Louisiana Superintendents Could Soon be Graded on Student Math, English Scores

House Bill 112 was authored by Representative John Wyble.

This is a photo of an elementary student taking a test.

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Superintendents of Louisiana public school districts would be evaluated based on their students’ math and English test scores based on proposed legislation a committee advanced Wednesday.

Rep. John Wyble, R-Franklinton, authored House Bill 112 that would require all superintendent contracts to include performance evaluations based on the English and math scores for K-3 students, along with other student growth factors.

Superintendents are evaluated by their own school boards. Wyble’s bill would affect new contracts and those renewed after Aug. 1.

“It’s really important that we continue to focus that investment but also bring in some accountability with it so that we know that our local school districts are moving in that positive direction,” Wyble said.

The investment Wyble referenced is a policy change made last year. Former Rep. Richard Nelson, R-Mandeville, who now leads the state revenue department, gained approval for a measure to hold back students in the third grade if they did not reach the age-appropriate reading level. It goes into effect for the 2024-25 school year.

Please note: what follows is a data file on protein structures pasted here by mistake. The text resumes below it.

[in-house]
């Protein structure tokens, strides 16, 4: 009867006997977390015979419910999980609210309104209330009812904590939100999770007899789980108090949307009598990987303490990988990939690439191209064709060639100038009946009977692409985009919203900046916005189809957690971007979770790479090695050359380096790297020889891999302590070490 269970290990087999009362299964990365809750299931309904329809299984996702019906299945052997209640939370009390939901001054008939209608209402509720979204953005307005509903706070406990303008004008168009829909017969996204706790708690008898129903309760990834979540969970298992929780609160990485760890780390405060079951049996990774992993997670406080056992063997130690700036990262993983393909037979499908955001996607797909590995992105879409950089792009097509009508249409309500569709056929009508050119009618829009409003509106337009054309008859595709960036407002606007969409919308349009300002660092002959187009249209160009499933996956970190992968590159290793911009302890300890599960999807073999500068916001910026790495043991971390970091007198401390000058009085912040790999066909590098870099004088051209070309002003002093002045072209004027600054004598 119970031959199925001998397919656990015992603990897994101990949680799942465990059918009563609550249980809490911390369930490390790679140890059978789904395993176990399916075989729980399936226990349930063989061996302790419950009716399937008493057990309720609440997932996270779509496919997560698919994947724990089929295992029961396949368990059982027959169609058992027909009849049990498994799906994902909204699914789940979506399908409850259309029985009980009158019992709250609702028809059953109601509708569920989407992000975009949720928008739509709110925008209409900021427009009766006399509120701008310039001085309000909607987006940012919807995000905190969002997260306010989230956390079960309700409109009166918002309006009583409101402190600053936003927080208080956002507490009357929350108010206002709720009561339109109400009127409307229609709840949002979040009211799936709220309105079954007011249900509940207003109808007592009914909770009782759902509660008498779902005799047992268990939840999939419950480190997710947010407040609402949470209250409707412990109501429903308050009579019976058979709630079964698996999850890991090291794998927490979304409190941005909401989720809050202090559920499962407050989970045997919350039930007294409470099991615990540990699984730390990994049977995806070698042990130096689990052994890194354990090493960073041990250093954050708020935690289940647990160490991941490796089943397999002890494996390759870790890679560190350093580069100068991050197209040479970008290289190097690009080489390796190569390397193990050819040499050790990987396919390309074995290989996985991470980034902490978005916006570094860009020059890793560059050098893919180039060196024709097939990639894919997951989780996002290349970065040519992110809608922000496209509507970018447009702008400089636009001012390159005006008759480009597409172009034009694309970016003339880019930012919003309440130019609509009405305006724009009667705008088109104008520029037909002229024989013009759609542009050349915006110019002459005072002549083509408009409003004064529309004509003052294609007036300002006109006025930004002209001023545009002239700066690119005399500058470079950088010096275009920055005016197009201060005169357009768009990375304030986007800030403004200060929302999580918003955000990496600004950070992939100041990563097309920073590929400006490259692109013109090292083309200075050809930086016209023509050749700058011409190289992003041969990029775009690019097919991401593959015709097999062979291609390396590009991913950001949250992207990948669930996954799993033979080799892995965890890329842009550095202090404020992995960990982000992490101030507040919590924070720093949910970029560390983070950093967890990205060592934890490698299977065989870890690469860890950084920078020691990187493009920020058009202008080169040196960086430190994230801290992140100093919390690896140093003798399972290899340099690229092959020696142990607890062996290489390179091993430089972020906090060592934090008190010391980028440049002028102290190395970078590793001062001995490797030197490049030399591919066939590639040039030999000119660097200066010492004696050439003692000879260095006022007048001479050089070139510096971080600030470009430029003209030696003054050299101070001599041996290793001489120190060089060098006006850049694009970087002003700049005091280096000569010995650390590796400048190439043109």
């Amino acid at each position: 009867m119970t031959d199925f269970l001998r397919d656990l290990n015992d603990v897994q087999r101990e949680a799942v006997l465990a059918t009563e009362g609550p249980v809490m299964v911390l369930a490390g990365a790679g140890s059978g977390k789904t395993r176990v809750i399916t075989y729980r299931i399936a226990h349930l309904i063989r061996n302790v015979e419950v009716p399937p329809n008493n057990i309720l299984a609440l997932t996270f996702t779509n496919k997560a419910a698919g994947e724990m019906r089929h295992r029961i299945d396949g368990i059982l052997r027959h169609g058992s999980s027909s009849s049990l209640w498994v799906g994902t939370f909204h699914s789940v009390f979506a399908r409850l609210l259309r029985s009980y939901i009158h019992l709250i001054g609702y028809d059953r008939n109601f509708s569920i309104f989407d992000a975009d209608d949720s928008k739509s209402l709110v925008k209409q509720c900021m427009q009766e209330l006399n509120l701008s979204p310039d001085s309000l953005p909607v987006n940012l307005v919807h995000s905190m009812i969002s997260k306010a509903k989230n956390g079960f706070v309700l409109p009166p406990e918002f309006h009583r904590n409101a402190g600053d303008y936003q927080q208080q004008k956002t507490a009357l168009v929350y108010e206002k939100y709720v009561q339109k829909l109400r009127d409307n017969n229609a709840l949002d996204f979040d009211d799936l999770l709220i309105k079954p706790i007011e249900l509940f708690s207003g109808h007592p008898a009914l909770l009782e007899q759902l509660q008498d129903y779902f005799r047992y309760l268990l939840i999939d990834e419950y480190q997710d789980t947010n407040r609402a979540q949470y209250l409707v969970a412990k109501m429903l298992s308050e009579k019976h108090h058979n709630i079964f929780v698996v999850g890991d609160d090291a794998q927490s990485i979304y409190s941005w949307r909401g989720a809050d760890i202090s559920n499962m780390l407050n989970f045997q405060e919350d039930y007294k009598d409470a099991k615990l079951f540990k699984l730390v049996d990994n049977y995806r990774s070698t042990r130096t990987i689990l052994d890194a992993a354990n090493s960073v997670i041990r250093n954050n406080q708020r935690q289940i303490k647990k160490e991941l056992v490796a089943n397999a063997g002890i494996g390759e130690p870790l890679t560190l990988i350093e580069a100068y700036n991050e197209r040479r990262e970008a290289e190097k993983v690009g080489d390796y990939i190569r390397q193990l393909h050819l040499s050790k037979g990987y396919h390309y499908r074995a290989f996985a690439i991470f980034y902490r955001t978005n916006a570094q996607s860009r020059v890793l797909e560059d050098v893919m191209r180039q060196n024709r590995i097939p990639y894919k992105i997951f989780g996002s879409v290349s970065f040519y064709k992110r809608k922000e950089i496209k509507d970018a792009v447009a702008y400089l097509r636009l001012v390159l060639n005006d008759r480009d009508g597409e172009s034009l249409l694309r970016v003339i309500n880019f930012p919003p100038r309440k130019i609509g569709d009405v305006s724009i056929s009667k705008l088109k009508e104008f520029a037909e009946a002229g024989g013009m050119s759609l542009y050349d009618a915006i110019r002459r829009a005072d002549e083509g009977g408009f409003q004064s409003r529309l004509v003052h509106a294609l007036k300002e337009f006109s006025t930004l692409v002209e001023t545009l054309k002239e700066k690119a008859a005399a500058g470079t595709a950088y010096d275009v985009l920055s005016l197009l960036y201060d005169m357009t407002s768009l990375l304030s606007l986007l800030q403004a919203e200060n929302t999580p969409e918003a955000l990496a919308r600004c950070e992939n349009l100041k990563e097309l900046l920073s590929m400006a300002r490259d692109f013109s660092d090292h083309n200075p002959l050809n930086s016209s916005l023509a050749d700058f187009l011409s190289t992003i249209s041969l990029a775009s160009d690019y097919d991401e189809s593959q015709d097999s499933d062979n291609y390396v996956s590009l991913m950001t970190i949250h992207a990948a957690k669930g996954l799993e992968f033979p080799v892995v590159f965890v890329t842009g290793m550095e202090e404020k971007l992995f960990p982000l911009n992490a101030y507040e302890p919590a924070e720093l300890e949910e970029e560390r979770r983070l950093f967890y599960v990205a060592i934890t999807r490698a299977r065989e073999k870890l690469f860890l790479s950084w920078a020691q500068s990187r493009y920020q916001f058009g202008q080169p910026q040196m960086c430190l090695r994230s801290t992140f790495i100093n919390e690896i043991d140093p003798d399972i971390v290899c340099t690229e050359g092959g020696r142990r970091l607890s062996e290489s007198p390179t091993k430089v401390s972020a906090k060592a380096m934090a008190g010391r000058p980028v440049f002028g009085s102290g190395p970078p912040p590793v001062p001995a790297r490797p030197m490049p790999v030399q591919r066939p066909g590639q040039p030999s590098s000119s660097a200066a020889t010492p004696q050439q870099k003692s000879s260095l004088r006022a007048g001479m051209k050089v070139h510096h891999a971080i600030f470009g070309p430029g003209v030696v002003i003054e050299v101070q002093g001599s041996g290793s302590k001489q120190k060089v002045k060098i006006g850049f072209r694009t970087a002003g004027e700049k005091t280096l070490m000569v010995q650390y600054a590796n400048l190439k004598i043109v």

Additional advances in English education practices have made Louisiana one of three states to reach pre-pandemic levels in reading assessments.

The Board of Elementary and Secondary Education (BESE) will be part of the superintendent assessment process. According to Wyble, board members will help create the standards and formula for incorporating math and English scores into the superintendent’s annual review.

His bill calls for math and English scores to account for at least one-third of the evaluation. Currently, superintendents are only mandated to reach performance targets if their school district receives a C, D or F grade.

Rep. Josh Carlson, R-Lafayette, supports the bill.

“Yes, school districts can put in their own requirements for the superintendents, but we haven’t, not widespread,” Carlson said. “And up until recently, we were one of the last states in the nation for education.”

The state also needs to start putting the same emphasis on math and numeracy that it has on literacy in recent years, Carlson added.

The Louisiana Association of Superintendents opposes Wyble’s bill because its members want to make the math and English performance evaluations optional for school districts.

Louisiana Illuminator is part of States Newsroom, a nonprofit news network supported by grants and a coalition of donors as a 501c(3) public charity. Louisiana Illuminator maintains editorial independence. Contact Editor Greg LaRose for questions: info@lailluminator.com. Follow Louisiana Illuminator on Facebook and Twitter.

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